Committee Chair

Crawford, Elizabeth K.

Committee Member

Miller, Ted L.; Rausch, David W.; Henderson, Joel B.


Dept. of Education


College of Health, Education, and Professional Studies


University of Tennessee at Chattanooga

Place of Publication

Chattanooga (Tenn.)


While many researchers openly acknowledge the educational benefits of comics, the academic use of the medium has been met with much fear and apprehension from parents, teachers, and scholars, who have been reluctant to support the inclusion of such texts in the classroom. The literature on the topic of resistance to comics, however, is mostly limited to historical perspectives from the mid-20th century and is largely silent on contemporary parental perspectives. The purpose of this study was to collect data concerning parental perceptions of the academic potential of comics, parental preferences concerning how frequently the medium should be incorporated into academic lessons, and generalized parental feelings concerning the use of comics in first through twelfth grade education. Additionally, this study attempted to discover if relationships existed between the quantified parental perceptions and preferences and demographic data such as the grade and gender of the respondents’ children, the respondent’s gender, and personal readership habits of the respondent in reference to both comics and non-comics material. The instrument for this study was a survey designed to collect information about parents’ perceptions and preferences concerning the academic potential and use of comics and other information related to the study’s independent attribute variables. Results of the survey and statistical measures revealed that (A) parent gender was significantly related to parents’ perception of the comics medium to be an effective tool in helping their children achieve successful learning outcomes, (B) the readership habits of parents in regards to comics was significantly related to parental preferences concerning the frequency of comics incorporation into the curriculum, and (C) the readership habits of parents in regards to non-comics material was significantly related to both parents’ perceptions of comics as an effective learning tool and parents’ preferences concerning the frequency of comics incorporation into the curriculum. Several statistically significant relationships were discovered between the study’s core dependent variables and other independent attribute variables as well. The insight gained into these relationships may help teachers and others to better understand how these external educational stakeholders regard a medium that has experienced a varied social and educational reception throughout American history.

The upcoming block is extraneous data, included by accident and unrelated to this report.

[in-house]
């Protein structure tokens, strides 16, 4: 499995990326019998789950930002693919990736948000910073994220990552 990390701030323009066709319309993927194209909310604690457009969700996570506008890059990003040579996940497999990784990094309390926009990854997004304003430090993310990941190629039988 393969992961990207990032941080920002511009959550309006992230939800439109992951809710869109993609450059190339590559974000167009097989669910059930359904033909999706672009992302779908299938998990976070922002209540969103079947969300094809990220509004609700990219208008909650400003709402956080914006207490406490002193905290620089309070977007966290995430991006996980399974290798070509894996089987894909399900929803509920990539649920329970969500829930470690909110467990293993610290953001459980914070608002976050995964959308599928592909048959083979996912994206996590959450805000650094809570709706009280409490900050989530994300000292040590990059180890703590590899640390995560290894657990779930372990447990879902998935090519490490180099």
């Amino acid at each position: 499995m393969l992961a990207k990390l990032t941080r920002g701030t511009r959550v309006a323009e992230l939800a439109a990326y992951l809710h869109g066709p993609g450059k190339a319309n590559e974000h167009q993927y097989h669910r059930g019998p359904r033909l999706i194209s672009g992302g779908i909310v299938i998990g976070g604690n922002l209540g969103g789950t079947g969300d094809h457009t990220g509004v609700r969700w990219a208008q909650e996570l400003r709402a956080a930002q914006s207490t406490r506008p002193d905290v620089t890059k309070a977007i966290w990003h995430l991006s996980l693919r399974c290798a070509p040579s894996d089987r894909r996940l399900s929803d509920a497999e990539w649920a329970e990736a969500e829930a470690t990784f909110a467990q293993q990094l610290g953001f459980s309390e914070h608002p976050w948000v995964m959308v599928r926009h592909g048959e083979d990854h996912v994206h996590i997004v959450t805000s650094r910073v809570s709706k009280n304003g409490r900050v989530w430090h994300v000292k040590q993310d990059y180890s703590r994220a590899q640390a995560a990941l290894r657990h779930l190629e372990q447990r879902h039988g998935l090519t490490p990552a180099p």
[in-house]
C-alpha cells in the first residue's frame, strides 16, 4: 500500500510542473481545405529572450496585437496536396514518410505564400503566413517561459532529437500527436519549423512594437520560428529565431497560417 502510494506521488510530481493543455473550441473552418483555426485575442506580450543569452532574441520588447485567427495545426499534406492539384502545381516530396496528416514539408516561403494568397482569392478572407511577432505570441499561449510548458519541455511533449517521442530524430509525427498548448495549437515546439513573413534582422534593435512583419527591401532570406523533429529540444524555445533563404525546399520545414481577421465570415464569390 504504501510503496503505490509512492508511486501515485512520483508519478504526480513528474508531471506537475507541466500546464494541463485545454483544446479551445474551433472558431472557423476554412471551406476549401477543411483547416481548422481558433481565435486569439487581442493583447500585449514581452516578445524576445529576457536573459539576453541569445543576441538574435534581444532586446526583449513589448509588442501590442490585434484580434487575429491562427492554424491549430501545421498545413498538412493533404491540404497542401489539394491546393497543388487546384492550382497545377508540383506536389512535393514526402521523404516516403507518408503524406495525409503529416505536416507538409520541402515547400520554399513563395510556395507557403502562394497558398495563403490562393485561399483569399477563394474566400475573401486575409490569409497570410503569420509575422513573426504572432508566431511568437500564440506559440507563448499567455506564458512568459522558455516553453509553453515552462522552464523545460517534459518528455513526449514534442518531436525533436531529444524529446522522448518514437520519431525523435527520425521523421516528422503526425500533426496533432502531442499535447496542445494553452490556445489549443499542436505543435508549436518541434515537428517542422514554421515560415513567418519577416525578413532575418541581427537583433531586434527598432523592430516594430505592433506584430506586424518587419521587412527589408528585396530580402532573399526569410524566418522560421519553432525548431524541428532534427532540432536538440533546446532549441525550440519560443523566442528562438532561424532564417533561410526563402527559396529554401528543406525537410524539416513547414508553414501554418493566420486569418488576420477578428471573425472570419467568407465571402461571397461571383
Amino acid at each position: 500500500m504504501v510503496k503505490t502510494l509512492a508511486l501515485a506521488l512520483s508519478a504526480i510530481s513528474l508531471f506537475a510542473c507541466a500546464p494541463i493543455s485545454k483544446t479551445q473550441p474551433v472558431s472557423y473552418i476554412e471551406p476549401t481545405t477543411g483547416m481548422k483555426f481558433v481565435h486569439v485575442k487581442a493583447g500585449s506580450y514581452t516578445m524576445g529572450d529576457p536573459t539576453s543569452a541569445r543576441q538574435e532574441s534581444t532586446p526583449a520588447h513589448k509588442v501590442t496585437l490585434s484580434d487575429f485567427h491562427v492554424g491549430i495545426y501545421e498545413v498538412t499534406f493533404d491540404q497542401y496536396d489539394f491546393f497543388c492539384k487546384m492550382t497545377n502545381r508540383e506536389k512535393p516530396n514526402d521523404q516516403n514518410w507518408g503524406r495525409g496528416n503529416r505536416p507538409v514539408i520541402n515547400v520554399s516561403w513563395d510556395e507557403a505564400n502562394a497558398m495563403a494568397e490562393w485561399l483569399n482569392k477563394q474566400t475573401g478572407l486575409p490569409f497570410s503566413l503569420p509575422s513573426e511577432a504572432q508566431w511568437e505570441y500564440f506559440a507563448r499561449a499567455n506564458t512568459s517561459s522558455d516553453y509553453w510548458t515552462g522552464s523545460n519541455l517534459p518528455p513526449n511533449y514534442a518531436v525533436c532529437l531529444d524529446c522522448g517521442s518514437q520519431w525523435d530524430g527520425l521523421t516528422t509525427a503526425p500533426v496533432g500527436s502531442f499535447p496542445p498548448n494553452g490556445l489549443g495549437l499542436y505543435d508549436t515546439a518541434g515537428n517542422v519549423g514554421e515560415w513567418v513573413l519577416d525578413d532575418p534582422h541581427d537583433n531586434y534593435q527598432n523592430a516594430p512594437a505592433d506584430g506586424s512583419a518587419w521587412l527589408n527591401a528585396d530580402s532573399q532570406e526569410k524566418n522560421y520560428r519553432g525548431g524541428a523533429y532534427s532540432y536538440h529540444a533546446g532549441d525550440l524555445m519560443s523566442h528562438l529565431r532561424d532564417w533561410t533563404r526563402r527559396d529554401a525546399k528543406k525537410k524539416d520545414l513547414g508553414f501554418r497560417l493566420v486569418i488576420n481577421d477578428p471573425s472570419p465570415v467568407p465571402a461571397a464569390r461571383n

To my talented chair and dissertation team: I thank each of you dearly for your wisdom and guidance. You pushed me to my limit and stretched me to the point of breaking, but you supported me all the way. The highest compliment that I can give you is to say that because of you, I am more thoughtful in all I do, more prone to question what lies beneath the surface, and more apt to wield my curiosity responsibly. You have taught me these things with patience and love. I appreciate each of you deeply. To the administrative team and Board of Trustees at Boyd Buchanan School: Thank you for supporting me every step of the way and for investing yourselves in my education. I appreciate how much each of you values professional development and lifelong learning; this has been an inspiration to me in the darkest of times. You have shouldered the burden of this journey along with me in many ways and provided a light to my steps. Thank you dearly. I owe you a great debt of gratitude. To the parents of Boyd Buchanan students who participated in this study: This would have all fallen apart without your willingness to participate. By taking 10 minutes from an ordinary day and thoughtfully responding to my survey, you validated more than 5 years of academic work. It was a small favor on your part, but it has meant the world to me. Thank you so very much.


Ed. D.; A dissertation submitted to the faculty of the University of Tennessee at Chattanooga in partial fulfillment of the requirements of the degree of Doctor of Education.




Comic books, strips, etc. in education; Graphic novels


Education; Comics; Graphic novels; Parents; Teachers; Comic books

Document Type

Doctoral dissertations




xiv, 327 leaves